EU: China Not Yet a Market Economy

BRUSSELS -- The European Union has refused to grant China coveted Market Economy Status following a request submitted by Beijing last June, the bloc's executive commission said Monday.

"Remaining shortcomings in four broad areas, which affect the conduct of anti-dumping investigations, mean that it is not possible to grant MES at this stage," it said in a statement.

The European Commission said the finding only concerned trade defense investigations that cover anti-dumping and anti-subsidy cases. In 2003 only 0.5 percent of Chinese exports of goods to the EU were subject to anti-dumping measures. Dumping involves exporting goods at a lower price than they are sold for domestically.

Commission spokeswoman Arancha Gonzalez said when China joined the World Trade Organization in November 2001, it had agreed to be considered a non-market economy for 15 years, but had sought to have this overturned by a special procedure.

This request was what the commission turned down Monday, as Gonzalez said it could not accept China's estimates of costs and prices at face value when it calculated anti-dumping duties.

"Anti-dumping duties are calculated on the basis of the costs and prices given by the company," she said. "We don't take the prices and costs given by the company at face value because the state has a major influence in fixing prices and costs in that country, so we use the prices or the costs of a company in a third country."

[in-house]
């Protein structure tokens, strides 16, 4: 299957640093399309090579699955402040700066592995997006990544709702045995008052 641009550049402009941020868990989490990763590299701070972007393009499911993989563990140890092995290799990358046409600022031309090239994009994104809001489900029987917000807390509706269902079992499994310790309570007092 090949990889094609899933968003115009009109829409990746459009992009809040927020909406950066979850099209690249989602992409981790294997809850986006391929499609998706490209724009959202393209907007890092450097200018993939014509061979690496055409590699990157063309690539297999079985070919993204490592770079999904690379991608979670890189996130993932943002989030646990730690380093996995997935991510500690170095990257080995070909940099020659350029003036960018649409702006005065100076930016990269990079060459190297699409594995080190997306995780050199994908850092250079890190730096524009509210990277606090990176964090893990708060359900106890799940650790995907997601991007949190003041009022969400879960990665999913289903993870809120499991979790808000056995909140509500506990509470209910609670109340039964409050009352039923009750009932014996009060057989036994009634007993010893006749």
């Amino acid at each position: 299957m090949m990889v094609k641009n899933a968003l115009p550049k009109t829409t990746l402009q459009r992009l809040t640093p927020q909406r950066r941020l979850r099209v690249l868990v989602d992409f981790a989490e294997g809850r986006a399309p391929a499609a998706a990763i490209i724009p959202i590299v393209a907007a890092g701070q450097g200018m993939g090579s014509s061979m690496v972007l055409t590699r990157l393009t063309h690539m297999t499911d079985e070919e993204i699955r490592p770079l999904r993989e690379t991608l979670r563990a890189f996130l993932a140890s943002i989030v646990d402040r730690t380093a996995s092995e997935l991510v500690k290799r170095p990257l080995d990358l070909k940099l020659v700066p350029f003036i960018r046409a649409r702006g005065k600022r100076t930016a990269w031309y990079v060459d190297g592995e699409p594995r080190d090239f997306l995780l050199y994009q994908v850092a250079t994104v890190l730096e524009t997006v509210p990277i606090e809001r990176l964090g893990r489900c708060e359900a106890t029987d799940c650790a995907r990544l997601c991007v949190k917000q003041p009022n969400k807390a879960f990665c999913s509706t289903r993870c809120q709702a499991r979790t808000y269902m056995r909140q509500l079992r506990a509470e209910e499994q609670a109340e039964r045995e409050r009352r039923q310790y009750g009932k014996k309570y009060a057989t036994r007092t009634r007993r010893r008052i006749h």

Granting China MES would have a symbolic value for Beijing, but would also give practical benefits by reducing trade barriers to Chinese goods.

"MES does not have an impact on the number of anti-dumping/anti-subsidized cases; it is simply a method to calculate AD [anti-dumping] duties," the commission statement said.

The four conditions that must be met before the bloc will grant MES are:

State influence -- ensuring equal treatment of all companies by reducing state interference, either on an ad hoc basis or as a result of industrial policies, as well as through export and pricing restrictions on raw materials.

Corporate governance -- increasing compliance with the existing accounting law to ensure the usability of accounting information for trade defense investigations.

Property and bankruptcy law -- ensuring equal treatment of all companies in bankruptcy procedures and in respect of property and intellectual property rights.

Financial sector -- bringing the banking sector under market rules.

"This preliminary assessment is not an overall judgment on the state of development of the Chinese economy, but a technical analysis linked exclusively to the determination of companies' costs and prices in trade defense investigations," the commission said.